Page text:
Monday, July 17, 2017

Working For The Weekend

I've always looked forward to the weekends. Who doesn't look forward to two days off in a row? Because of my career choices I've always still done a bit of work on the weekend--grading, reading, etc.--but because of Jeff's career choice I've always tried to savor it, make as much time as possible for us to hang out together. I still do this because that's what you have to if you're married to a journalist. It's what you really have to do if you're married to a journalist and also happen to have chosen an ambitious and strenuous yet rewarding career path for yourself.

But now I look forward to the weekend for an extra reason: I can *almost* forget about my hip problem. When Jeff is around it just hurts. It doesn't hurt so much that all I want to do is lay around, bemoan the grogginess caused by the meloxicam that helps me get a decent night's sleep but makes doing my work much more difficult. When Jeff is at home it's easier to not feel bad about the pile of work I need to do. It's not that I'm not doing my work. I think I've done more work this summer than I have since my summers of schlepping bags of mulch into customers' cars as they made rude comments about my being a woman. Apparently being a woman means I am exempt and/or incapable of loading bags of mulch into customer cars... oh, the stories I could tell about working at Lowe's. But I digress.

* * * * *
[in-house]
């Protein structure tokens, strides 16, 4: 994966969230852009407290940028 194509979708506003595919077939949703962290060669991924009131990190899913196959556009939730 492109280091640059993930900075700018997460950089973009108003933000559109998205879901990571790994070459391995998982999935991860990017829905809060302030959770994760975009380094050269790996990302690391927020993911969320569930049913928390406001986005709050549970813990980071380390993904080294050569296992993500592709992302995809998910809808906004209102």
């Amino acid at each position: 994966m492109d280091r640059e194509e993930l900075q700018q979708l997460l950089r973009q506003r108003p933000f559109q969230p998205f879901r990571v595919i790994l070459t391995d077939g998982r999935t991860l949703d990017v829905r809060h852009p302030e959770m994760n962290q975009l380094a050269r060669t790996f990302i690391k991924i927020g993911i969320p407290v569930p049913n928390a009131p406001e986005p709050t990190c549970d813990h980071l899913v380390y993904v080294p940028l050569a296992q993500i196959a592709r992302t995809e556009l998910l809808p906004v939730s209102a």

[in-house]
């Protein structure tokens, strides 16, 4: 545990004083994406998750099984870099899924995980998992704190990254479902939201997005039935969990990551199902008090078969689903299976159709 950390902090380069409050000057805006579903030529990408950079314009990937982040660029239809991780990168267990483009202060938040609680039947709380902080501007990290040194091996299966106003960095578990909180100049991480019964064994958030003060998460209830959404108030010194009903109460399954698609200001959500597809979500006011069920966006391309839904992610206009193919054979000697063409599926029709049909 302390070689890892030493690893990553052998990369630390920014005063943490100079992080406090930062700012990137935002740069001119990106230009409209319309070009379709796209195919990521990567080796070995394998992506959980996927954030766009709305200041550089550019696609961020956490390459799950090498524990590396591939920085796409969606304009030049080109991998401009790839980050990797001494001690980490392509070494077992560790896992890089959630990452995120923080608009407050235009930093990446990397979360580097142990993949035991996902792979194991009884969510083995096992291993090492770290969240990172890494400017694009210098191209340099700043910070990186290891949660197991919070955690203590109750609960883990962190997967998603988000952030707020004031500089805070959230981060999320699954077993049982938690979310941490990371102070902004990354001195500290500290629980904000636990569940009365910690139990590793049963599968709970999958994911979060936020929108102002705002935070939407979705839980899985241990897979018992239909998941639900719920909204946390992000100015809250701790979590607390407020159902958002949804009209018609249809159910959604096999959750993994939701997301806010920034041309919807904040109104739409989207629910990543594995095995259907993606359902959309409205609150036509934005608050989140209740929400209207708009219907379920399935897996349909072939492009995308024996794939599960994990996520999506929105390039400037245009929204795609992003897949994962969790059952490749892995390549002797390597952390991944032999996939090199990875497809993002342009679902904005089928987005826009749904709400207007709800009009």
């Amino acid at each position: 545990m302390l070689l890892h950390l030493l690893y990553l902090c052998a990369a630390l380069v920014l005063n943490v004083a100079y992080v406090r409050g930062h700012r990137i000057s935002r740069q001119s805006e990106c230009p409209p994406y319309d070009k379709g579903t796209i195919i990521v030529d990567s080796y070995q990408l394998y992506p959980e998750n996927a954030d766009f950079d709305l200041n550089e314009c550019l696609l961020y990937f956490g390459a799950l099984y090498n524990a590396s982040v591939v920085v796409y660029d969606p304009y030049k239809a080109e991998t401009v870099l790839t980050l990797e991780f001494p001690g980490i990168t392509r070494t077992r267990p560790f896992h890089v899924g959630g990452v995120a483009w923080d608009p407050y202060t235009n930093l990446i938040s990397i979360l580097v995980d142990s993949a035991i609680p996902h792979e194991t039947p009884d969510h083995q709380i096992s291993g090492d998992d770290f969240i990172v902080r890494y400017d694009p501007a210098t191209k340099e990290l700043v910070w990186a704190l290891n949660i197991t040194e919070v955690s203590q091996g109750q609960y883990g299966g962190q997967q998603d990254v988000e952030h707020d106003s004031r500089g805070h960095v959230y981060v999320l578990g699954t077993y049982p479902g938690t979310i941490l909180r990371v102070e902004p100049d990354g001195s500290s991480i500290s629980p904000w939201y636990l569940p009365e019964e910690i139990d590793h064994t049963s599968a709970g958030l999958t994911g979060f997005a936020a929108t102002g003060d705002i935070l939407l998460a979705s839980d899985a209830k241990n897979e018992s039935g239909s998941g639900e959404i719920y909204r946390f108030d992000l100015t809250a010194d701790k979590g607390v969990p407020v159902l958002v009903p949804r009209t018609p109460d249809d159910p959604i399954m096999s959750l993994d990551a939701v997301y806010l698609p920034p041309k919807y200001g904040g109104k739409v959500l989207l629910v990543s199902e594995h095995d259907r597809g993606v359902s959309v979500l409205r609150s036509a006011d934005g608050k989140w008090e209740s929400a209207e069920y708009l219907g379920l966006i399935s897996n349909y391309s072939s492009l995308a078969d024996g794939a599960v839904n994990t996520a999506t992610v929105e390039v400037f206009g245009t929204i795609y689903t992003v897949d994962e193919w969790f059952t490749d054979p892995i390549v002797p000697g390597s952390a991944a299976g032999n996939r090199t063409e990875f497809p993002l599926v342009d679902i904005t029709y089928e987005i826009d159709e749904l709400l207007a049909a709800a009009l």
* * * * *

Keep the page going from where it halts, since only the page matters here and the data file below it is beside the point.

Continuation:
I'll I've done this summer is read, take notes, and occasionally engage in tasks and activities that are supposed to keep my stress levels in check. If one looks at my social media feed it appears as though I am doing far more of the latter.


 Farmer's Market!


 Good times at one of our favorite wineries in the area (photo credit-- Jeff).

 Hanging out with my crew.

Homemade pasta. 

 Look at how neat the watermelon looks. 

 Homemade ice cream!

Ruth, discussing the next Doctor with me. She's glad it's a woman but, like me, thinks after fifty plus years a white woman, as much as we love Jodie Whittaker, the BBC could have given us more than a change of gender.